November 23, 2017

First Carnegie Public Library Damaged by Lightning Strike

By LJ Staff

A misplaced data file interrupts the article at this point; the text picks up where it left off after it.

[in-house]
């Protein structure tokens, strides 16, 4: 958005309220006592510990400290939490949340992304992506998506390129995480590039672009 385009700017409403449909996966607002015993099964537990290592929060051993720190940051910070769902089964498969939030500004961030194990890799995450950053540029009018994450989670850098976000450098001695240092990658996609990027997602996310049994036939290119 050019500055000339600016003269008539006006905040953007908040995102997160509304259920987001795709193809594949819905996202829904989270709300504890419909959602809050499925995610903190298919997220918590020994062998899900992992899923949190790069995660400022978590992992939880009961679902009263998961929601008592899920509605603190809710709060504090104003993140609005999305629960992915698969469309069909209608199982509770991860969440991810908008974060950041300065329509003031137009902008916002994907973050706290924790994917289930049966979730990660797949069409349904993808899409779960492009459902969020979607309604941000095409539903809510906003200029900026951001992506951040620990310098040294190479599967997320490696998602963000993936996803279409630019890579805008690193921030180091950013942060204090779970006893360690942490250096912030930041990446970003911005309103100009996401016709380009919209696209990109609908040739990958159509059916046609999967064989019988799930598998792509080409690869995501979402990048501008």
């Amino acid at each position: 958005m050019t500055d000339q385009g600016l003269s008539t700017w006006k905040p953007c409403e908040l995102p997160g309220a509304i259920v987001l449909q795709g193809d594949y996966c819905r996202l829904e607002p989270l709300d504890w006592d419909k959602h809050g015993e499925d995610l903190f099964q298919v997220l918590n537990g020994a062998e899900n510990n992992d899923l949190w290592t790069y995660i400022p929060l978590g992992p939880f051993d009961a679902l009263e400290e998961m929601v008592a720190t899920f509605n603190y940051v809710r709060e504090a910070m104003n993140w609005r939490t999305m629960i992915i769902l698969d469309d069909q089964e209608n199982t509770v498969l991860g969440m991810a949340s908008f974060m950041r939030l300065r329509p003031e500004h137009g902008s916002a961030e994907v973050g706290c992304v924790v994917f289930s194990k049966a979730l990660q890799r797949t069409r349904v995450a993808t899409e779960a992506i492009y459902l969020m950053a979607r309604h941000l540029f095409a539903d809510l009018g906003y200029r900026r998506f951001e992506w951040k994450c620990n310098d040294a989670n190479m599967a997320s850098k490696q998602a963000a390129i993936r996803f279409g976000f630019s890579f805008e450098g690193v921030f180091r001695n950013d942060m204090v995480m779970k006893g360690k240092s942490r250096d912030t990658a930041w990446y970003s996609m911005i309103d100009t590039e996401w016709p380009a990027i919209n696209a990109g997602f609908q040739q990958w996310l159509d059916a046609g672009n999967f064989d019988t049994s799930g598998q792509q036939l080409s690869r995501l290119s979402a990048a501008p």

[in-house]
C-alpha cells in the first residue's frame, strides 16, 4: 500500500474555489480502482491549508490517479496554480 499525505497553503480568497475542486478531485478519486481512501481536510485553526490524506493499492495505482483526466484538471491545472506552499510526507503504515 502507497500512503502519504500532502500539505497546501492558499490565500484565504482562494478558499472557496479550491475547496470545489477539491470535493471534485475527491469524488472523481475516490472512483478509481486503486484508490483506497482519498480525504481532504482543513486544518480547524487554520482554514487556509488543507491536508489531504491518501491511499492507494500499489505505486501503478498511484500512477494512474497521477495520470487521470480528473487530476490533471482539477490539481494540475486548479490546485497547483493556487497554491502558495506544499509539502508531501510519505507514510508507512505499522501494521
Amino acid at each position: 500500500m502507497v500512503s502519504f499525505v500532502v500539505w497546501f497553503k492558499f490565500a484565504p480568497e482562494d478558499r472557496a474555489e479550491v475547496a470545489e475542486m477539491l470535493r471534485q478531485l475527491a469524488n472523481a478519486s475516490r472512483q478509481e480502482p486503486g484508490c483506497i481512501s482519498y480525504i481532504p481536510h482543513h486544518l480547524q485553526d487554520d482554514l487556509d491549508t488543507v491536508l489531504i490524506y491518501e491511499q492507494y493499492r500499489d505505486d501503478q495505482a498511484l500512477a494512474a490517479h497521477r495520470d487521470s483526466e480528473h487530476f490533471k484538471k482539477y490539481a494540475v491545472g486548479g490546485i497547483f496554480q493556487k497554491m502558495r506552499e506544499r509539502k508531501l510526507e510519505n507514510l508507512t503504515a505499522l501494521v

The first public library funded by Andrew Carnegie remains closed after a bolt of lightning on April 7 at 8:15 p.m. struck and demolished the building’s granite clock tower. Fortunately, the Allegheny Regional branch of the Carnegie Library of Pittsburgh was closed at the time. "The lightning rod did its job," said library spokesperson Suzanne Thinnes, by taking the brunt of the strike, but the force was so strong that large chunks of the tower broke apart and exploded. A 1700-pound piece crashed through the roof into the boiler room. The concrete floor stopped its descent but it destroyed the library’s HVAC systems. A larger 4000-pound chunk fell through two stories and landed in the children’s department, causing minor damage. Thinnes estimated overall damage in the millions and, though the collection is intact, the large amounts of dust may have harmed computers. The 1890 building is owned by the City of Pittsburgh. Library staffers have been reassigned and officials are looking for a replacement facility.

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